A B C D E F GH I J K LM N O P Q R S T U V W X Y Z

Taro Root: Great tasting and healthy root vegetable. It’s low and calories and provides a good amount of protein, fiber, vitamin E, vitamin C, bone-friendly calcium and magnesium and heart-friendly potassium. Studies clearly show that if you get twice as much

potassium in your diet as sodium, you decrease the risk of dying of heart disease by 50%. Unfortunately, for most people in India, that ratio is reversed, they get twice as much sodium as potassium because of all the salty foods, packaged foods, etc.


Thyme: Very high in phenolic antioxidants, the fragrant spice gets an ORAC score of 27,000 which is higher than 90% of all the foods on the planet. Foods which are high in antioxidants help our bodies destroy excess free radicals, one of the causes of premature aging,

DNA damage (from pollution, toxic exposures, diet, etc.) and other health challenges. Studies also show that thyme may help to counteract the aging of the brain and allow more healthy Omega-3 fatty acids to reach the brain cells. Thyme is also unusually rich in iron and the heart-healthy and bone-friendly vitamin K.


Tomatoes (Sun-Dried): Sun-Dried tomatoes are a good source Vitamin C and have much more iron than either broccoli or kale. A good source of a micro-nutrient called lyco¬pene. Diets high in lycopene can decrease the risk of a heart attack by as much

as 50%, according to studies. There’s also evidence that lycopene is linked to lower cancer rates. In fact, there’s a study which shows that eating 7 servings or more, per week of tomatoes can reduce your risk of developing certain cancers such as rectal, stomach and colon cancers by as much as 60%. Tomatoes contain a type of beneficial phytonutrients called saponins, which is one of the things which give tomatoes a slightly bitter taste, and when inside us, saponins act like antioxidants (anti-aging compounds). Saponins have been shown to protect again breast, prostate and other cancers and can also help to reduce cholesterol levels in the blood by interfering with its re-absorption. Also, this “interfering” with cholesterol is what some studies have shown with regards to saponins’ ability to prevent cancer. Cancer loves to feed on cholesterol in our bodies (that’s one potential reason for higher cancer rates in populations consuming cholesterol-rich Western diets) but saponins are able to react with the cholesterol which cancer feeds on thus limiting cancer’s potential growth and viability.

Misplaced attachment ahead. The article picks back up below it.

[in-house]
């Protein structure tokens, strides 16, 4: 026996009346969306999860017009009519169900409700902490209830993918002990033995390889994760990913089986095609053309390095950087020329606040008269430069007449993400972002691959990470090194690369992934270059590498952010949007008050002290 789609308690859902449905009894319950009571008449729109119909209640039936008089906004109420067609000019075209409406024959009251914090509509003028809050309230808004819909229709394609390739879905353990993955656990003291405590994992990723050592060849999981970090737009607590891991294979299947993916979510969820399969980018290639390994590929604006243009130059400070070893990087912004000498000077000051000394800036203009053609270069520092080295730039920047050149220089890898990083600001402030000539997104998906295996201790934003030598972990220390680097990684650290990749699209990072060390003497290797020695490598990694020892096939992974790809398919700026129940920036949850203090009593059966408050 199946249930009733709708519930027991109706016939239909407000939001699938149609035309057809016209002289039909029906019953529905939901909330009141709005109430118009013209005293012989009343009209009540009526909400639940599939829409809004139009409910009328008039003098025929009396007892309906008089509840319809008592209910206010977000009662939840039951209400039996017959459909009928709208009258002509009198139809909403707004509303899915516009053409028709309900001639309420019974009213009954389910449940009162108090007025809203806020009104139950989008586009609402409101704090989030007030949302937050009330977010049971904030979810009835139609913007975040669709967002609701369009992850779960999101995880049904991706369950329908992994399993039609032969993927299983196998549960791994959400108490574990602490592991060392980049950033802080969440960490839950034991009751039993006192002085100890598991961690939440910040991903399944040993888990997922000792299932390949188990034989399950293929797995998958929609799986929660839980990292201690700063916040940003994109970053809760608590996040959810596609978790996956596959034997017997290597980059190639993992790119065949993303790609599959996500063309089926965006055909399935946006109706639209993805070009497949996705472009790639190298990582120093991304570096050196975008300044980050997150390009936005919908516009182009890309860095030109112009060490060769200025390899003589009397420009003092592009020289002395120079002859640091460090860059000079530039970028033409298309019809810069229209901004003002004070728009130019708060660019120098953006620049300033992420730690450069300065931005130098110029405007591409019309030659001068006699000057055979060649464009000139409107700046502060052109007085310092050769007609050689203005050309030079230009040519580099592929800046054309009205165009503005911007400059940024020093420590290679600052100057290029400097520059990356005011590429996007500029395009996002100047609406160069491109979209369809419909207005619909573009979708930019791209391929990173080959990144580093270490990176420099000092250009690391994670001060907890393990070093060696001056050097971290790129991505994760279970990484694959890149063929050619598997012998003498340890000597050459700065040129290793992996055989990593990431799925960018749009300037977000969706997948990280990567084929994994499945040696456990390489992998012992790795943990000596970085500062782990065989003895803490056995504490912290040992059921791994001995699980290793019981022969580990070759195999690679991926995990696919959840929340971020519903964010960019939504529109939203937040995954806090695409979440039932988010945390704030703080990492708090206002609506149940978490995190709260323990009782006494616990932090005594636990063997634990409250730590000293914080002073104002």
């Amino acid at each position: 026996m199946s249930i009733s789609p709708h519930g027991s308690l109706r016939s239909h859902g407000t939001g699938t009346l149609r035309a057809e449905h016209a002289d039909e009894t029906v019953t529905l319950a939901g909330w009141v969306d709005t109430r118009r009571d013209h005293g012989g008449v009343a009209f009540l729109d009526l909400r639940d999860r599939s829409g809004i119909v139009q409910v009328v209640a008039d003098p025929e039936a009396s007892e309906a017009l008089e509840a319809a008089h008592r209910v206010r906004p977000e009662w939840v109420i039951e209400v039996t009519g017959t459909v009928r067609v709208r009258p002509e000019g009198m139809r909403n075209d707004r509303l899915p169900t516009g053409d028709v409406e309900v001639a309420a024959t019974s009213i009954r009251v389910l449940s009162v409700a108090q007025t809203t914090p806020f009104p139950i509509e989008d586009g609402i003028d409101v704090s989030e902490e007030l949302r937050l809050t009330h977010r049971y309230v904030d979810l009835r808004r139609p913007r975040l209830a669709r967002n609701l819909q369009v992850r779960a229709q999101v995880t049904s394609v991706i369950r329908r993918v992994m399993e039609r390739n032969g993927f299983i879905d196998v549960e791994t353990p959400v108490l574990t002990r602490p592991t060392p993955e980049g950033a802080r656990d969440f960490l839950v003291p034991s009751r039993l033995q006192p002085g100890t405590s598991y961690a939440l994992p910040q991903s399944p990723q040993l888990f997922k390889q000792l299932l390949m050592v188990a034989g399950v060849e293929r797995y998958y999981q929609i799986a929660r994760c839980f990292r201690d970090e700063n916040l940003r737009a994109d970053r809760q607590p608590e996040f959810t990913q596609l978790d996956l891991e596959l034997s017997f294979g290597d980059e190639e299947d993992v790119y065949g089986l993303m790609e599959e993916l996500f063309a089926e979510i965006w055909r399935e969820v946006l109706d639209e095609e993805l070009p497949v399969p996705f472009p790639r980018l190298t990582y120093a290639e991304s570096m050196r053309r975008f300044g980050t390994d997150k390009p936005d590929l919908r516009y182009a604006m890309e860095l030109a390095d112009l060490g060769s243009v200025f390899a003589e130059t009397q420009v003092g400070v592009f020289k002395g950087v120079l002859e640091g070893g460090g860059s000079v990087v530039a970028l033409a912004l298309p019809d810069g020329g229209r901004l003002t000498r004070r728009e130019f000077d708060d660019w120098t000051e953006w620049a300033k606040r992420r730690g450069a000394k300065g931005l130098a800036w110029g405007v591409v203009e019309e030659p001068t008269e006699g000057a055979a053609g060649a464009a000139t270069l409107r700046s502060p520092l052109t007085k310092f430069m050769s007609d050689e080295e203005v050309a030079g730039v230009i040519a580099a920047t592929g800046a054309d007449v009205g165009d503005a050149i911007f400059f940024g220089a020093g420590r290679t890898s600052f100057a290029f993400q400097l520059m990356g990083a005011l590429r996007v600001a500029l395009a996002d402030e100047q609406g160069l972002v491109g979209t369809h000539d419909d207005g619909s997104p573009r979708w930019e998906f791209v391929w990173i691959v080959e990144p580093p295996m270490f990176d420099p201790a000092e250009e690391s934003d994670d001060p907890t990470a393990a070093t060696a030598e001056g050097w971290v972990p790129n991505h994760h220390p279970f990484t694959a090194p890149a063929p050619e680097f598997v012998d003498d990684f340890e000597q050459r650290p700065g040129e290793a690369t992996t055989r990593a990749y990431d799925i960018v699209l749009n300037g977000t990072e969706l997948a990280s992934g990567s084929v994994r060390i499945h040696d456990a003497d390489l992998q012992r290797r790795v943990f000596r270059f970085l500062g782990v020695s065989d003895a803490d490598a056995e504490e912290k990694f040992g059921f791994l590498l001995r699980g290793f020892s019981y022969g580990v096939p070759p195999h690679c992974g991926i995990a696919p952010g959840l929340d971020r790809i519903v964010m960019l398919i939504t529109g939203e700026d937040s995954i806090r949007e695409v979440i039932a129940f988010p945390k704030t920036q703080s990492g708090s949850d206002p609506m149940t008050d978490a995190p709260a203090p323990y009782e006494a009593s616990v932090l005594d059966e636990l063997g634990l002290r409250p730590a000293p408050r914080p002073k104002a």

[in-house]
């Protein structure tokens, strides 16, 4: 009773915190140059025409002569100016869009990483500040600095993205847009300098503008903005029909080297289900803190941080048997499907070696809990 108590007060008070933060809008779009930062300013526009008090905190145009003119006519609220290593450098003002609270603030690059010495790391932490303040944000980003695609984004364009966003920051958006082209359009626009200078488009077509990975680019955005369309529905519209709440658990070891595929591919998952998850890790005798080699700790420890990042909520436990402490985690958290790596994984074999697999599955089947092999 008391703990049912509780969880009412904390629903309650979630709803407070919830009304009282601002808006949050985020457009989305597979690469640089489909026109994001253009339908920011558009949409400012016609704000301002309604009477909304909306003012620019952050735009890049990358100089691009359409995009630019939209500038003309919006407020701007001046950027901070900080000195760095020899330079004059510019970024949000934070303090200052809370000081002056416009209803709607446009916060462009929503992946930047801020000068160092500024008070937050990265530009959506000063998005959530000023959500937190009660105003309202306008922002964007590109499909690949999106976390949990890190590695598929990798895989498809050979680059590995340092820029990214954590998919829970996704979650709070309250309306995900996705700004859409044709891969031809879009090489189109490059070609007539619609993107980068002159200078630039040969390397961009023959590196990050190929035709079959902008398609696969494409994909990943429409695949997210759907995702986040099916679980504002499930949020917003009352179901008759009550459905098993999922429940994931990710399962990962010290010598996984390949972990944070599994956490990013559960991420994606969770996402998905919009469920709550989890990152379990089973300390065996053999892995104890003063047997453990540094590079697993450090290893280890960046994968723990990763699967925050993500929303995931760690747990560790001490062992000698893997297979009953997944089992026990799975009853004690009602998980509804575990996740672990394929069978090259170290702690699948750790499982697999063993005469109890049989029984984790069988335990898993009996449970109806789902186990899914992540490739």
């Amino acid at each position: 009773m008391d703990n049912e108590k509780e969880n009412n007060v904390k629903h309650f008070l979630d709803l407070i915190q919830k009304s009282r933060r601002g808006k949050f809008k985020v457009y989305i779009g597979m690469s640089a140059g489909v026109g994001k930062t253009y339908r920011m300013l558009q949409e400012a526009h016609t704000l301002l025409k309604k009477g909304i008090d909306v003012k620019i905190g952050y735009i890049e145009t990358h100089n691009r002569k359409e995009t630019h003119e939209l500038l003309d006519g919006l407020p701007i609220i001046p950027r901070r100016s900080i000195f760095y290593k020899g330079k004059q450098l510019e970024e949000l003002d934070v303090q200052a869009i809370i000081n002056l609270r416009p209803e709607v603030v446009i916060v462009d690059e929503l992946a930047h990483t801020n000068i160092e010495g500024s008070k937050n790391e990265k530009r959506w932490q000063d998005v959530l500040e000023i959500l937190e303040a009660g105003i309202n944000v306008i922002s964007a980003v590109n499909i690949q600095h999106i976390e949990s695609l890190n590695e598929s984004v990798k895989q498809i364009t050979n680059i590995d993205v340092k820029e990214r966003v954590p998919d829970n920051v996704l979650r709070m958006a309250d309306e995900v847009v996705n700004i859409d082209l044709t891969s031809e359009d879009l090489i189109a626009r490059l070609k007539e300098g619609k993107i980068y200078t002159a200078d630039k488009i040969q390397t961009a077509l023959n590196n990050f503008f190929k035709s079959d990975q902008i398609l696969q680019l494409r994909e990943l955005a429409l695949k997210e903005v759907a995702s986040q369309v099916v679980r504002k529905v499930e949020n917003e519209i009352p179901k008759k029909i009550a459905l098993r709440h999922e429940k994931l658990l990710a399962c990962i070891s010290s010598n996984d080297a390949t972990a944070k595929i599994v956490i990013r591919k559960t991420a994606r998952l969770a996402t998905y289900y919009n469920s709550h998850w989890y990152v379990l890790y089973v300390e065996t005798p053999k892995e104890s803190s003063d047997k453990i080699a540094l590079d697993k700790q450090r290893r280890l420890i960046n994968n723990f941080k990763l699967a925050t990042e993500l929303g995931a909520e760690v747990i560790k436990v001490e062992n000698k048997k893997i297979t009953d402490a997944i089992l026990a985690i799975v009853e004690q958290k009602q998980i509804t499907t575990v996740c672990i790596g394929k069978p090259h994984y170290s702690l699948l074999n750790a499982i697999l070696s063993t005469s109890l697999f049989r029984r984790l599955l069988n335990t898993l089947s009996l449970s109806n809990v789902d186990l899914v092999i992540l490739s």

Tomatoes: A great source of a micro-nutrient called lyco¬pene. Interestingly enough, cooked tomatoes have a slightly higher lycopene content than fresh tomatoes. Diets high in lycopene can decrease the risk of a heart attack by as much as 50%, according

to studies. There’s also evidence that lycopene is linked to lower cancer rates. In fact, there’s a study which shows that eating 7 ser¬vings or more, per week of tomatoes can re-duce your risk of developing certain cancers such as rectal, stomach and colon cancers by as much as 60%. Tomatoes contain a type of beneficial phytonutrients called saponins, which is one of the things which give tomatoes a slightly bitter taste, and when inside us, saponins act like anti¬oxidants (anti-aging compounds). Saponins have been shown to protect again breast, prostate and other cancers and can also help to reduce cholesterol levels in the blood by interfering with its re-absorption. Also, this “interfering” with cholesterol is what some studies have shown with regards to saponins’ ability to prevent cancer. Cancer loves to feed on cholesterol in our bodies (that’s one potential reason for higher cancer rates in populations consuming cholesterol-rich Western diets) but saponins are able to react with the cholesterol which cancer feeds on thus limiting cancer’s potential growth and viability.




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